Mimesis Tropical. Jesuit Styles of Imitation in Colonial Brazil
The project deals with the interplay of mimetic practices within the Jesuit missionary project in 16th and 17th Century Brazil. On the one hand, it is interested in the functioning of what can be called ‘mimetic mode’ of colonial government; on the other hand, it addresses the more general question of how different forms or articulations of mimesis communicate with and transform each other.
For analytical purposes one may distinguish five layers of mimetic activity within the Jesuit colonial enterprise: Firstly the mimetic techniques of Ignatian spirituality and Jesuit education which constituted the basic ideological equipment of any missionary sent to the provinces of Brazil; secondly the Jesuit contributions to the “política católica” of the Portuguese colonial regime; thirdly the „Machiavellian moment“ of Jesuit policy allowing not only for the use of simulation and secrecy in the propagation of belief but also for a refined missionary strategy that recommended the accommodation of habits, lifestyle and rites to non-European cultures; fourthly the local implementation of this mimetic program within the Jesuit mission villages (aldeias) which can be described as complex apparatuses of subjectivation based on a mix of discipline and seduction; and, fifthly, the interferences and repercussions caused by the challenge of ‚other‘, indigenous mimetic systems.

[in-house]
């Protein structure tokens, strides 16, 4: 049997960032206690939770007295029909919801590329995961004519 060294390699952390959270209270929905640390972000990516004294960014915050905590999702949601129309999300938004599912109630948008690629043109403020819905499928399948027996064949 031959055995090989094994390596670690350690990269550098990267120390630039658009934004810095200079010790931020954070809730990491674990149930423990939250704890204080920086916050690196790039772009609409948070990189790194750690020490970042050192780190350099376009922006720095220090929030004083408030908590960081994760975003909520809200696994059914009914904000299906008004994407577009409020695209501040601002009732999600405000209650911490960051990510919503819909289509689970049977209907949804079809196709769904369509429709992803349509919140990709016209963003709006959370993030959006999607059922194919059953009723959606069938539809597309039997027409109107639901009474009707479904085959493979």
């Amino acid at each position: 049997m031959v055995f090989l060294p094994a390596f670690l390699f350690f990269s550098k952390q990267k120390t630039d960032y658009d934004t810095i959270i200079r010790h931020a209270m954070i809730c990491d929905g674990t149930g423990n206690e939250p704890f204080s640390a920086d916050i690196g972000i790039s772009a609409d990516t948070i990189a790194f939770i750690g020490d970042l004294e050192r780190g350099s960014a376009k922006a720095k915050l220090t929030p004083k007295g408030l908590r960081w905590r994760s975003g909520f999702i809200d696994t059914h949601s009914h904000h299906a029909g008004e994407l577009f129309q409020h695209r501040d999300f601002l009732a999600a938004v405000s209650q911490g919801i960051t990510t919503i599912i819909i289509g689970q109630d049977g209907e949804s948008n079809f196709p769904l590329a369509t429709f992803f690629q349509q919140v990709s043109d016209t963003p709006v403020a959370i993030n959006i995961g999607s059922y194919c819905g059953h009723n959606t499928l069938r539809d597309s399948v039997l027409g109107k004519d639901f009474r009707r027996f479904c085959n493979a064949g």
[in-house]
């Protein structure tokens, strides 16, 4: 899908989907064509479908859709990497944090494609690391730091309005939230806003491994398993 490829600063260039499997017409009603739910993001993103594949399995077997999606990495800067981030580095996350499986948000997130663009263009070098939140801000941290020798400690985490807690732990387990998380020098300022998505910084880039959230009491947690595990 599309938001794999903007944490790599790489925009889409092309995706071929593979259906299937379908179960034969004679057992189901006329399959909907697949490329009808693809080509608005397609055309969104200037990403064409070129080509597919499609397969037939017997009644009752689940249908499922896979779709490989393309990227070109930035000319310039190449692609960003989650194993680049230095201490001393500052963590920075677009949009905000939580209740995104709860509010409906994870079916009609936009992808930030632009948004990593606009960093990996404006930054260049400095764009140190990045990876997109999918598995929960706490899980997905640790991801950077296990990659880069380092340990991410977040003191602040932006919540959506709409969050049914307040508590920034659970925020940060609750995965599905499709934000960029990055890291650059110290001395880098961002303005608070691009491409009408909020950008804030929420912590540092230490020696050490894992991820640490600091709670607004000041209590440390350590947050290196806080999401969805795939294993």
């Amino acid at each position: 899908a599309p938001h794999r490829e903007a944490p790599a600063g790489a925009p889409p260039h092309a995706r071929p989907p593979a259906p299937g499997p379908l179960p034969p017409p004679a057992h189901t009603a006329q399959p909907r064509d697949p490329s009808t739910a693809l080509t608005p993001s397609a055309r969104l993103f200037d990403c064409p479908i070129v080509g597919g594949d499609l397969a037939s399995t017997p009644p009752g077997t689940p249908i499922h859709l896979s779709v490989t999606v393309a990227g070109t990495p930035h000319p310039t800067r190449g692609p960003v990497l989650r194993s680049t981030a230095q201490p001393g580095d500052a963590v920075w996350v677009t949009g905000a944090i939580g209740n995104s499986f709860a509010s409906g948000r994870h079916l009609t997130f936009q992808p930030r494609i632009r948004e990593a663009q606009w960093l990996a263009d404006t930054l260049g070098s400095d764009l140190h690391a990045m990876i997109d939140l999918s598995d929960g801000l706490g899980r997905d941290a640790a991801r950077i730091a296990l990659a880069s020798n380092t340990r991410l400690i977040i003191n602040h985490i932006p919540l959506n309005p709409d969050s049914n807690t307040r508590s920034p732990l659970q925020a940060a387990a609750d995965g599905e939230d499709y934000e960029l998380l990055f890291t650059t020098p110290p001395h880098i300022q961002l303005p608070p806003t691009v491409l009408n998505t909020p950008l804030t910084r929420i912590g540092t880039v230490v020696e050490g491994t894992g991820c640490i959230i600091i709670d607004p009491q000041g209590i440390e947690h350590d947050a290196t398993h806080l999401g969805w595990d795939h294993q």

So, obviously one has to do here with a great variety of mimetic activities. Yet, instead of confining analysis to a certain conception of mimesis, the project focusses on the relationships between all these disparate forms of similarity, representation, incorporation, assimilation, simulation, expression, becoming, etc. It starts from the assumption that their nexus is not constituted by intellectual proximity but by practical interaction. The ‘family resemblance’ of Jesuit mimetic practices is not so much that of a “’family’ of ideas” (Stephen Halliwell), it is rather based on the elective affinity (“Wahlverwandtschaft”) of practices. Heuristically, a practice can be looked upon as “mimetic” if it reacts upon, interferes with, or transforms another mimetic practice.
Using the rich material offered by the Jesuit Mission in Brazil the project tries to explore how different registers of the mimetic are related, what kinds of “strange and creative translations” (Deleuze & Guattari), or what kinds of destructive effects can result from the transsemiotical concatenation of different mimetic systems. The notion of the “tropical” seems to be well suited to lead this investigation. As Roland Barthes has pointed out, in ancient rhetoric a trope was understood as a movement of replacement (“substitution”) and transformation (“conversion”). Thus, the title „Mimesis Tropical” does not only refer to a Mimesis that is situated in the tropics; it also refers to the ‘tropes’, the transformations or conversions that take place between different forms or figures of mimesis.